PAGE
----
In ragtag crumbles or fancy pieces, feta cheese adds a playful flavor to dishes. Its salty, sour-sweet spiciness gives a classic Greek salad its characteristic flavor. The cheeky cheese has a millennia-old tradition in Greece, where it is made from goat’s or sheep’s milk. Today it is generally made commercially in the United States from cow’s milk.
This rindless, bedsheet-white cheese is matured and stored in a brine made from salt and either water or its own whey (the watery liquid that separates from the curds during the cheese-making process). Curing stops the maturing process and keeps the cheese fresh and aromatic. Due to the salinity of the brine, this cheese acts as a salty element in recipes, something to keep in mind when adding salt to these preparations.
At about 264 calories for a 3 1/2 ounce (21 gram fat) serving, feta hovers midway between the higher-fat cheddars at about 403 calories and the low-fat half-fat ricottas at about 138 calories. The texture of feta can range from soft to semi-dry, and “fetaphils” vary in preference. Manufactured in Bulgaria, France, Israel, Lebanon, Turkey, Romania and Italy, as well as Greece and America, the products vary in texture as well as saltiness and acidity.
Some cookbook authors cite a particular style of feta, noting that French feta is slightly spicier and moister than Greek, sometimes adding that Greek feta is saltier, drier, and has a stronger flavor profile.
Pleasantly spicy and moist, American feta is available in supermarkets packaged in airtight containers, either plain (crumbled or in blocks) or combined with other flavors such as basil and tomato or garlic and herbs. Here are three of my favorite recipes that feature feta.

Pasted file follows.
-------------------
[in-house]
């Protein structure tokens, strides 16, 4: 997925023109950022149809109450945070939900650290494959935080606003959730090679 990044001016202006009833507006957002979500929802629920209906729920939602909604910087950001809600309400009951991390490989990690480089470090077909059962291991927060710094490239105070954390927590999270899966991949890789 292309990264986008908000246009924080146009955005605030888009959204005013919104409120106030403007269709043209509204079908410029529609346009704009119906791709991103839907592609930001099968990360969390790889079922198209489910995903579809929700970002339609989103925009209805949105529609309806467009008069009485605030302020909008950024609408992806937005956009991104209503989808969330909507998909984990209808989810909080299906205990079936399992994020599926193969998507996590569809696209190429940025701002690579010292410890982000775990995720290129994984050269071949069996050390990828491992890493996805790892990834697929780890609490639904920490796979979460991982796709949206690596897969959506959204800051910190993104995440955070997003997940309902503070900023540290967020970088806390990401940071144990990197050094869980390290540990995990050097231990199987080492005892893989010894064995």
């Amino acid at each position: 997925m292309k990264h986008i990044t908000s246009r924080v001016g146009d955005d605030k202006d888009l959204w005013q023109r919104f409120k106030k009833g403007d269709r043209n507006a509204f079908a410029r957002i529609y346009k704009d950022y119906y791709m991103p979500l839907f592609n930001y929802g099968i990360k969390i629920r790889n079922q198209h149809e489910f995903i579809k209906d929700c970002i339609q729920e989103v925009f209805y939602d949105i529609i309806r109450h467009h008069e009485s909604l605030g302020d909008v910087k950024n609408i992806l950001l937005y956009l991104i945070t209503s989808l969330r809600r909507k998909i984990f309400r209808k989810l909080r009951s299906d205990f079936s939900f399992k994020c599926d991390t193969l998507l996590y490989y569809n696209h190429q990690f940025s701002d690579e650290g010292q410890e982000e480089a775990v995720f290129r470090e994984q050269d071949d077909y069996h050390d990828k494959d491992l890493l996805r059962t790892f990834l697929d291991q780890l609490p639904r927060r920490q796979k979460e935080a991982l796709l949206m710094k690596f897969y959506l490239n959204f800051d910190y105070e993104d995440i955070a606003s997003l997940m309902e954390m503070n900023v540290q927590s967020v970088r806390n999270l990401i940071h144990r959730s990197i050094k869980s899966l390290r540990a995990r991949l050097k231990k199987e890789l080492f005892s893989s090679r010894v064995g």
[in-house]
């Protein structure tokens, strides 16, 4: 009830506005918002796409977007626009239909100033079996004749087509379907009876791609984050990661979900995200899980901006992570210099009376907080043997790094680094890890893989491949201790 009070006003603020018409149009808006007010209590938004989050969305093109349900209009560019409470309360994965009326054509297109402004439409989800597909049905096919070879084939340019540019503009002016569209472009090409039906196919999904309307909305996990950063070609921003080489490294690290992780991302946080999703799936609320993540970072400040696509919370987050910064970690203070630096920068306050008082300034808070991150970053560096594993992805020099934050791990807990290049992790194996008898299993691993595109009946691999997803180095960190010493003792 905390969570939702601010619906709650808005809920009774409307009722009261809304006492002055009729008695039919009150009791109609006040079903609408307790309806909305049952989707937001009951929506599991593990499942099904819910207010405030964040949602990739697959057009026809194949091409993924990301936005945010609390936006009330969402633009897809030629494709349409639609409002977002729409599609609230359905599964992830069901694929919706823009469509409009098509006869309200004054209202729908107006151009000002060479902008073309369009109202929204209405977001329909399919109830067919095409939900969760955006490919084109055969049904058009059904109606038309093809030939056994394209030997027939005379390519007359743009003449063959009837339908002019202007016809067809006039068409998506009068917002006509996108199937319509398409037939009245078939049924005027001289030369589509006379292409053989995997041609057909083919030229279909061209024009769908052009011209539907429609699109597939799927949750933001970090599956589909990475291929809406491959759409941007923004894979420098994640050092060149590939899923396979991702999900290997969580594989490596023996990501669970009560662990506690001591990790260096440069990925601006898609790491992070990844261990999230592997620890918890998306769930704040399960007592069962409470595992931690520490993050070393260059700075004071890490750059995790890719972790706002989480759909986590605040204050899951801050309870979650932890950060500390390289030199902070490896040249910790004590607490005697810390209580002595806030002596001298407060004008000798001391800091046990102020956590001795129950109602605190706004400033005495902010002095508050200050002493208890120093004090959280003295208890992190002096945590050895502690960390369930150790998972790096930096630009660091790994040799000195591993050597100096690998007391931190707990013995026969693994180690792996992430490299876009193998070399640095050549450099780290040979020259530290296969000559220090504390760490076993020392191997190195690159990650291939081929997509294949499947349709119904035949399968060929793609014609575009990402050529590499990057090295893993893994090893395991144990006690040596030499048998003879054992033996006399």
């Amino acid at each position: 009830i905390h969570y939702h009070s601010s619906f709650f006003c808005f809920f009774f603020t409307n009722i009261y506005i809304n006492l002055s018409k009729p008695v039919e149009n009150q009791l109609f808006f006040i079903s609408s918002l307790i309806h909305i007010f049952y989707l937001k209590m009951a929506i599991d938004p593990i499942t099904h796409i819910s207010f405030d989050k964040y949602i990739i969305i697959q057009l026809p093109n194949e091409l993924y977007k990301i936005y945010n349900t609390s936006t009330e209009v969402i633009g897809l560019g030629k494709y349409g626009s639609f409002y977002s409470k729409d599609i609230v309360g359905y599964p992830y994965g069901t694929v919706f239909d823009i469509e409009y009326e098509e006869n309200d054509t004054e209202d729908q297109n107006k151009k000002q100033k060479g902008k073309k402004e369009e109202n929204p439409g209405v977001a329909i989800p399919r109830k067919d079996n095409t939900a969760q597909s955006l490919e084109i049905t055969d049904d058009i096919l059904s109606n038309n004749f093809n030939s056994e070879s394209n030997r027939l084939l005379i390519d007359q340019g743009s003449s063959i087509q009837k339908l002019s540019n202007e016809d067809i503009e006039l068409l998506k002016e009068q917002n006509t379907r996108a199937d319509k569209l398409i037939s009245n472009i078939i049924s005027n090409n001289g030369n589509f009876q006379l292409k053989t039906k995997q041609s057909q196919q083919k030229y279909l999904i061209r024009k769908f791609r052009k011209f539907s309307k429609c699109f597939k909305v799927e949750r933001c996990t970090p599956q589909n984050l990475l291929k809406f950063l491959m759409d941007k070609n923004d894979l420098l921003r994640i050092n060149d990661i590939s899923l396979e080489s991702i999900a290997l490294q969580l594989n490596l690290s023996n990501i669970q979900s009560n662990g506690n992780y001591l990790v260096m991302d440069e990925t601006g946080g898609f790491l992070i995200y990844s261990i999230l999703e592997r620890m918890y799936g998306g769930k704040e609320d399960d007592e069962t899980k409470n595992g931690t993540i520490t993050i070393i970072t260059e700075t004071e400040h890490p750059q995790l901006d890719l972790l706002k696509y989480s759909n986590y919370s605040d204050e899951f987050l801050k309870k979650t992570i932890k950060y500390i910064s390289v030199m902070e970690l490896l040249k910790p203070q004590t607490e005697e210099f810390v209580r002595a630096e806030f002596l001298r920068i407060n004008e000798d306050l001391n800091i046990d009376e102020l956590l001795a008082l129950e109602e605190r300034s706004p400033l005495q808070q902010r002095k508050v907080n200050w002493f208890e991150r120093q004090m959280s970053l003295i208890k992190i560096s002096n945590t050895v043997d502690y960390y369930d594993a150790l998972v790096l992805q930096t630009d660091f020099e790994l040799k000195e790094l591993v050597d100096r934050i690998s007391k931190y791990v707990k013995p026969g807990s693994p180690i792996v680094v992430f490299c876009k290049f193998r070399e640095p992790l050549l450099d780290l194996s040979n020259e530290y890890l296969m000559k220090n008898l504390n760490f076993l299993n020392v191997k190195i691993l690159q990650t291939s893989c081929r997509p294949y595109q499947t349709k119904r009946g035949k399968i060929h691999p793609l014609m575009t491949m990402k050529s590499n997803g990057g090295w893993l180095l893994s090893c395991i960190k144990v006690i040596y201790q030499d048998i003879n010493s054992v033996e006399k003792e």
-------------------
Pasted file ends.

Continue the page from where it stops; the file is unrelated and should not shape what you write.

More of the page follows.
Chicken thighs with olives and feta cheese
Yield: 6 servings
2 pounds bone-in chicken thighs, skin removed
salt and pepper to taste
1 1/2 tablespoons olive oil
1 large onion, chopped
2 large garlic cloves, chopped
1 (14 1/2 ounce) can diced tomatoes in juice
3/4 cup imported black olives, such as Kalamata, pitted
1/2 cup dry red wine
1 1/2 tablespoons chopped fresh oregano OR 2 teaspoons dried
Optional for serving: 8 ounces cooked and drained orzo; see chef’s notes
2/3 cup crumbled feta
Garnish: About 2 tablespoons chopped Italian parsley
Optional set: Sprigs of fresh Italian parsley and/or fresh oregano
Chef’s Notes: This dish is delicious served on a bed of cooked orzo, a rice-shaped pasta. Cook according to package directions, then drain and toss with chopped fresh basil and enough extra virgin olive oil to lightly coat the pasta. Season with salt and pepper.
1. Season chicken with salt and pepper (use salt carefully if feta used is salty). Heat oil in a large, deep skillet, preferably non-stick, over medium-high heat. Add chicken in a single layer and cook until nicely browned, about 4 minutes on each side. Transfer the chicken to a plate or bowl.
2. Add the onion to the drippings in the pan. Cook over medium heat for about 3 minutes or until onions soften. Add garlic and cook 1 minute. Add tomatoes with juices, olives, wine and oregano. Return the chicken and any accumulated juices to the pan; bring to a boil over high heat. Reduce heat to medium-low, cover and simmer until chicken is tender and cooked through (about 25 minutes). Remove the lid during the last 5 minutes of cooking.
3. Transfer the cooked orzo, if using, to a serving platter. Top with chicken and sauce. Sprinkle with feta and chopped parsley. Garnish with sprigs of Italian parsley and oregano, if desired. Surcharge.
Orzo and spinach salad
The vibrant flavors in this delicious salad make it a favorite on a buffet table. I found the recipe in The Vintner’s Table Cookbook by Mary Evely (Simi Winery, $29.95), the book that was long ago nominated in the First Book category of the James Beard Foundation’s Cookbook Awards, entitled ” Julia Child Award. In this dish, the flavor of fresh spinach combines beautifully with a flavorful pasta salad (orzo are rice-shaped pasta) accented with flavor dynamos like feta cheese, capers, imported black olives, and a herb-rich vinaigrette.